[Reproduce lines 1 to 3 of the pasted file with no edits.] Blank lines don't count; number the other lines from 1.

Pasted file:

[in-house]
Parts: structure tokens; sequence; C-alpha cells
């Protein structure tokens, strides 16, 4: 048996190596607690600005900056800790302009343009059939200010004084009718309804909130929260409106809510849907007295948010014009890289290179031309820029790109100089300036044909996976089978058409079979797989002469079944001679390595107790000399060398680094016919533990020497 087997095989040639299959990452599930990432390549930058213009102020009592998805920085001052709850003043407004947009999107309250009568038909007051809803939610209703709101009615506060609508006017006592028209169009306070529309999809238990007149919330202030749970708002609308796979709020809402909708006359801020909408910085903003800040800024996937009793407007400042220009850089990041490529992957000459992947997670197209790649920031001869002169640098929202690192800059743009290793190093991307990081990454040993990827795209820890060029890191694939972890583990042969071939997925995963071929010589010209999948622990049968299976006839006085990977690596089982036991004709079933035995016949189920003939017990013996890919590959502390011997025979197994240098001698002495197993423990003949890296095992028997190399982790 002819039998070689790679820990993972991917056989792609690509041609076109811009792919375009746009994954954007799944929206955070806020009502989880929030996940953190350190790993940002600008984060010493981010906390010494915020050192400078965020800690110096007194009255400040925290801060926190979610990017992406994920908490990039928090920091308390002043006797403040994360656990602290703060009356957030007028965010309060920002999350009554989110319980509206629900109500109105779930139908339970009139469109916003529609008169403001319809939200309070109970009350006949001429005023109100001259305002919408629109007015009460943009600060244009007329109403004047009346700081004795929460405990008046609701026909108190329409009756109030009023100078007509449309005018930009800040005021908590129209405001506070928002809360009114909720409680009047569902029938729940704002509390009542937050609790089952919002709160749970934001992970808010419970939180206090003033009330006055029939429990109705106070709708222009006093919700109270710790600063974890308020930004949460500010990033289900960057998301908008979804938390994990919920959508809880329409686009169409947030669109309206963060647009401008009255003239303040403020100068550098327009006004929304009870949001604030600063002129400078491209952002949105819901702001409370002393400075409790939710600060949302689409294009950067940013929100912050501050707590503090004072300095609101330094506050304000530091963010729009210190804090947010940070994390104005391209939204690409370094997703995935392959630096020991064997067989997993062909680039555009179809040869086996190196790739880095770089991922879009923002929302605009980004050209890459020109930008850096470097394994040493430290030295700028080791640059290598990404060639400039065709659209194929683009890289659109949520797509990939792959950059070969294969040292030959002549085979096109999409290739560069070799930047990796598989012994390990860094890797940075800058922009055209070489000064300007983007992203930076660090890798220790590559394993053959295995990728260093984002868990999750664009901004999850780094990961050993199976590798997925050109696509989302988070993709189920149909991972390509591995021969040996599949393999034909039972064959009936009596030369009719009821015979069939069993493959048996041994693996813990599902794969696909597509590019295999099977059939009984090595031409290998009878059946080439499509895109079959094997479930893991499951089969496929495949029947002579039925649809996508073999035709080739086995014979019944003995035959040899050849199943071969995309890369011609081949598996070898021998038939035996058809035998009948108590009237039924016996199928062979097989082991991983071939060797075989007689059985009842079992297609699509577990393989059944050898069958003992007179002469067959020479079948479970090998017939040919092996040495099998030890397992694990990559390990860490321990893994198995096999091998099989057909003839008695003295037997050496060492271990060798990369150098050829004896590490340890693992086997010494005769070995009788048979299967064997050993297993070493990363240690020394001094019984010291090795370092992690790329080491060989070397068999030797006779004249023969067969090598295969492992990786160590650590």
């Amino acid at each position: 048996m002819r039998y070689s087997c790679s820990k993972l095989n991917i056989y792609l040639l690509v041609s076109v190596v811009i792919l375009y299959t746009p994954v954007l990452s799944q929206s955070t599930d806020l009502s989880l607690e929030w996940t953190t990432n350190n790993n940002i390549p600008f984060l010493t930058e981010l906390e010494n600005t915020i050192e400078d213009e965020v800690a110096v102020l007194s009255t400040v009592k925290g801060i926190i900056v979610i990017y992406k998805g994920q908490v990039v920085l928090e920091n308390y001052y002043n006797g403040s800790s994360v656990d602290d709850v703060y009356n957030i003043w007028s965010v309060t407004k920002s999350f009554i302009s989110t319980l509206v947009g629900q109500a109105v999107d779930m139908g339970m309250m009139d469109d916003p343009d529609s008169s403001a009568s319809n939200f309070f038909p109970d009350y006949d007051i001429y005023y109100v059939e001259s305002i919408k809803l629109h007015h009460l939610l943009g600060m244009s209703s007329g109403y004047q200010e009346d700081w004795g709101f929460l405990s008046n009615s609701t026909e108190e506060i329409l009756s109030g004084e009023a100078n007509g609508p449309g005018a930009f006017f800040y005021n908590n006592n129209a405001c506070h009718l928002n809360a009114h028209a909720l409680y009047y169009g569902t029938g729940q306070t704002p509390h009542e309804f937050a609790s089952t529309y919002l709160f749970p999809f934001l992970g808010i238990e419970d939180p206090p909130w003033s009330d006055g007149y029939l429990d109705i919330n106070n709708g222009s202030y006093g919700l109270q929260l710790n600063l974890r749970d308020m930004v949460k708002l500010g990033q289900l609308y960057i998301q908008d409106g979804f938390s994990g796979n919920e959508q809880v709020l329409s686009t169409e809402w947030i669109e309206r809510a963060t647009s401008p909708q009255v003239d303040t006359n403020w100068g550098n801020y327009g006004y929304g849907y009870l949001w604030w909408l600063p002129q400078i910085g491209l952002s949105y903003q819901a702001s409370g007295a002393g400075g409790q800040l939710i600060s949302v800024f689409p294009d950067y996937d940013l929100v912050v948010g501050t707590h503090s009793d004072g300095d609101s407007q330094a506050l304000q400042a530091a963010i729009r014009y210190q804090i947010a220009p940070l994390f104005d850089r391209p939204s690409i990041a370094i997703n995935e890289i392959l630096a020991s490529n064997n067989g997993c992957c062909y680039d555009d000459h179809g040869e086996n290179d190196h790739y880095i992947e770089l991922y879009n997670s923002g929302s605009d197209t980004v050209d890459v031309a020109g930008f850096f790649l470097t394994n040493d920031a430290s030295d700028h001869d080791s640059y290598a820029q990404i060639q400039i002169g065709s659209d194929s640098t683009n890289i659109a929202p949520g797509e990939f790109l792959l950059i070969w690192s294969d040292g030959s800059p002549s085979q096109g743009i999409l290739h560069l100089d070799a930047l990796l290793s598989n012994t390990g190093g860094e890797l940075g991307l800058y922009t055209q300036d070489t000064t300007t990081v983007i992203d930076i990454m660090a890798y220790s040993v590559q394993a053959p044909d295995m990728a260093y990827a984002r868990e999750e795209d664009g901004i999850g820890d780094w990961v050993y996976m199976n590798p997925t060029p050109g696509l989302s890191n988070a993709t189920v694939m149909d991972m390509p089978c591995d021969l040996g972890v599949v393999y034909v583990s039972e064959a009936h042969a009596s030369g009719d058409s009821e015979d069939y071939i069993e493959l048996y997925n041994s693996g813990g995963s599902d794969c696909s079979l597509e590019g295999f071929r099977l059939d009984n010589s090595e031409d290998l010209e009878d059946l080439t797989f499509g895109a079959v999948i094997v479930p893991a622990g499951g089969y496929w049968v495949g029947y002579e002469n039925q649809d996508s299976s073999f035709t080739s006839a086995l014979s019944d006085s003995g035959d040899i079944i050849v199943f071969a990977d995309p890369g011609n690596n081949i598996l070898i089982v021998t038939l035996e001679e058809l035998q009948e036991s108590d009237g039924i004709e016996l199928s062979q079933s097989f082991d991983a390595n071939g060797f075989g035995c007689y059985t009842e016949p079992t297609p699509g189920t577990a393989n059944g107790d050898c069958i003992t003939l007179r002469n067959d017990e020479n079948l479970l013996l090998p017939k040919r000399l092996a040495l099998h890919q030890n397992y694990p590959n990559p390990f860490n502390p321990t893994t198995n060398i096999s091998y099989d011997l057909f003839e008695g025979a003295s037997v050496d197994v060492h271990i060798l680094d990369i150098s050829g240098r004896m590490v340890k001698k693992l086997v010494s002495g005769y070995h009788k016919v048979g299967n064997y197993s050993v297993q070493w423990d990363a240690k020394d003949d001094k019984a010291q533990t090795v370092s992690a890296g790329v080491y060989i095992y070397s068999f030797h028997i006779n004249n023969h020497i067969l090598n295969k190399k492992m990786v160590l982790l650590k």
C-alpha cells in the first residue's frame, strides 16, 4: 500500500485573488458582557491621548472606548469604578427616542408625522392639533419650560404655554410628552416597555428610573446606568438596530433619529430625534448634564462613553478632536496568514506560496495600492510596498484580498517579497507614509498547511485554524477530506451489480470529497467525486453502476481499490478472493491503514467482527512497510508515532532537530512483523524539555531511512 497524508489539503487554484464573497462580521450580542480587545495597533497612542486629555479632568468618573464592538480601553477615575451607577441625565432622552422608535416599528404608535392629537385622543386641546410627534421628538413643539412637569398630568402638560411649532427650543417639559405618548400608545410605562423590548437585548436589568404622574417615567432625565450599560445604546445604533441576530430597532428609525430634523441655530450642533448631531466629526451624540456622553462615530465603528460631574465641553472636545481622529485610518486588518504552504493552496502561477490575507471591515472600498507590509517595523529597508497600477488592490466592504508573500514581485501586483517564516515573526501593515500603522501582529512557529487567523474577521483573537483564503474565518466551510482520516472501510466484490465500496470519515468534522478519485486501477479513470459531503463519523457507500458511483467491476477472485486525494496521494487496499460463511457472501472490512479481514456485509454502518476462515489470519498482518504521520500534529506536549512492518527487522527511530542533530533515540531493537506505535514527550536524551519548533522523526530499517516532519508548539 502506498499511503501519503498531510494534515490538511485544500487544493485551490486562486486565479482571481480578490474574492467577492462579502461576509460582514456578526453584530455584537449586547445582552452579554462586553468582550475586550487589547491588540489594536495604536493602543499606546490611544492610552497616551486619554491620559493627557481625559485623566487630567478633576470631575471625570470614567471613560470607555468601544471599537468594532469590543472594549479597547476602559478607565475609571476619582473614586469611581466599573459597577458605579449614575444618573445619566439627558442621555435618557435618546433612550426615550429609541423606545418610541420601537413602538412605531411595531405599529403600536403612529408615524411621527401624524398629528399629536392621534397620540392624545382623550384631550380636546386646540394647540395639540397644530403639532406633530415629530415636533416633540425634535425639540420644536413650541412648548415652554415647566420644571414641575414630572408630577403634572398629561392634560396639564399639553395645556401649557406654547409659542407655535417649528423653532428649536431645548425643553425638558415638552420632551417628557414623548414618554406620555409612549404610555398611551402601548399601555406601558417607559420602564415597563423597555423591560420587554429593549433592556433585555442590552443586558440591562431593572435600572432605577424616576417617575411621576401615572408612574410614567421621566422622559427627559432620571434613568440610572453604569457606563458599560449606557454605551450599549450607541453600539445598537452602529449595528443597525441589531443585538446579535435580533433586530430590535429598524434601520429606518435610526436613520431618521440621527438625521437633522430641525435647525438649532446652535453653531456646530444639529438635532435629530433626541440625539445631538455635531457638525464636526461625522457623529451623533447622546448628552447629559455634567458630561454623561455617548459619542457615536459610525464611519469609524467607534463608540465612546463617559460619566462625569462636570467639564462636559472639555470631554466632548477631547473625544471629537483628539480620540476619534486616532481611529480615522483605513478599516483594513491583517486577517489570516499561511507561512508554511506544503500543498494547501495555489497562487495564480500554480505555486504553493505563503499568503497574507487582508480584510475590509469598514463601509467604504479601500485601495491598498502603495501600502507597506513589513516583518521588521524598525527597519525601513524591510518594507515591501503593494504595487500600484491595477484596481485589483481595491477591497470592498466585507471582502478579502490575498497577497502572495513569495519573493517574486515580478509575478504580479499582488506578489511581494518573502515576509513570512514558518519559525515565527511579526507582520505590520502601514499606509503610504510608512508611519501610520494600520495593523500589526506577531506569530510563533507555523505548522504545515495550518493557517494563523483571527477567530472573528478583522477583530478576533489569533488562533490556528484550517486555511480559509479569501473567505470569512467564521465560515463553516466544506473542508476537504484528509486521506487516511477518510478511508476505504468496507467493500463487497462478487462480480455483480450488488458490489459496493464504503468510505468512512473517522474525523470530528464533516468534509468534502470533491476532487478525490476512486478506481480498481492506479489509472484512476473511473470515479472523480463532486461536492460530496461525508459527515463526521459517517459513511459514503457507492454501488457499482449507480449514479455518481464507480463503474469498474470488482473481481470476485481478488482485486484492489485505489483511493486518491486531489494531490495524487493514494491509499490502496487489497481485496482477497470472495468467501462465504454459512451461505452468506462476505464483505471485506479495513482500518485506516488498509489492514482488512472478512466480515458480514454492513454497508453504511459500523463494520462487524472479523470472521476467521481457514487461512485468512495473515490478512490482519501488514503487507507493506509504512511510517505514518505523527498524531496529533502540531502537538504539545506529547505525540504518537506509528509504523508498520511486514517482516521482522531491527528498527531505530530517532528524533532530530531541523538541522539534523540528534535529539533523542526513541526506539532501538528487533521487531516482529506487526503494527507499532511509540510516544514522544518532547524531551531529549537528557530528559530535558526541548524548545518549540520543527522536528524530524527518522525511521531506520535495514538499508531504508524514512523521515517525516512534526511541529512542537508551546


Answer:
[in-house]
Parts: structure tokens; sequence; C-alpha cells
């Protein structure tokens, strides 16, 4: 048996190596607690600005900056800790302009343009059939200010004084009718309804909130929260409106809510849907007295948010014009890289290179031309820029790109100089300036044909996976089978058409079979797989002469079944001679390595107790000399060398680094016919533990020497 087997095989040639299959990452599930990432390549930058213009102020009592998805920085001052709850003043407004947009999107309250009568038909007051809803939610209703709101009615506060609508006017006592028209169009306070529309999809238990007149919330202030749970708002609308796979709020809402909708006359801020909408910085903003800040800024996937009793407007400042220009850089990041490529992957000459992947997670197209790649920031001869002169640098929202690192800059743009290793190093991307990081990454040993990827795209820890060029890191694939972890583990042969071939997925995963071929010589010209999948622990049968299976006839006085990977690596089982036991004709079933035995016949189920003939017990013996890919590959502390011997025979197994240098001698002495197993423990003949890296095992028997190399982790 002819039998070689790679820990993972991917056989792609690509041609076109811009792919375009746009994954954007799944929206955070806020009502989880929030996940953190350190790993940002600008984060010493981010906390010494915020050192400078965020800690110096007194009255400040925290801060926190979610990017992406994920908490990039928090920091308390002043006797403040994360656990602290703060009356957030007028965010309060920002999350009554989110319980509206629900109500109105779930139908339970009139469109916003529609008169403001319809939200309070109970009350006949001429005023109100001259305002919408629109007015009460943009600060244009007329109403004047009346700081004795929460405990008046609701026909108190329409009756109030009023100078007509449309005018930009800040005021908590129209405001506070928002809360009114909720409680009047569902029938729940704002509390009542937050609790089952919002709160749970934001992970808010419970939180206090003033009330006055029939429990109705106070709708222009006093919700109270710790600063974890308020930004949460500010990033289900960057998301908008979804938390994990919920959508809880329409686009169409947030669109309206963060647009401008009255003239303040403020100068550098327009006004929304009870949001604030600063002129400078491209952002949105819901702001409370002393400075409790939710600060949302689409294009950067940013929100912050501050707590503090004072300095609101330094506050304000530091963010729009210190804090947010940070994390104005391209939204690409370094997703995935392959630096020991064997067989997993062909680039555009179809040869086996190196790739880095770089991922879009923002929302605009980004050209890459020109930008850096470097394994040493430290030295700028080791640059290598990404060639400039065709659209194929683009890289659109949520797509990939792959950059070969294969040292030959002549085979096109999409290739560069070799930047990796598989012994390990860094890797940075800058922009055209070489000064300007983007992203930076660090890798220790590559394993053959295995990728260093984002868990999750664009901004999850780094990961050993199976590798997925050109696509989302988070993709189920149909991972390509591995021969040996599949393999034909039972064959009936009596030369009719009821015979069939069993493959048996041994693996813990599902794969696909597509590019295999099977059939009984090595031409290998009878059946080439499509895109079959094997479930893991499951089969496929495949029947002579039925649809996508073999035709080739086995014979019944003995035959040899050849199943071969995309890369011609081949598996070898021998038939035996058809035998009948108590009237039924016996199928062979097989082991991983071939060797075989007689059985009842079992297609699509577990393989059944050898069958003992007179002469067959020479079948479970090998017939040919092996040495099998030890397992694990990559390990860490321990893994198995096999091998099989057909003839008695003295037997050496060492271990060798990369150098050829004896590490340890693992086997010494005769070995009788048979299967064997050993297993070493990363240690020394001094019984010291090795370092992690790329080491060989070397068999030797006779004249023969067969090598295969492992990786160590650590």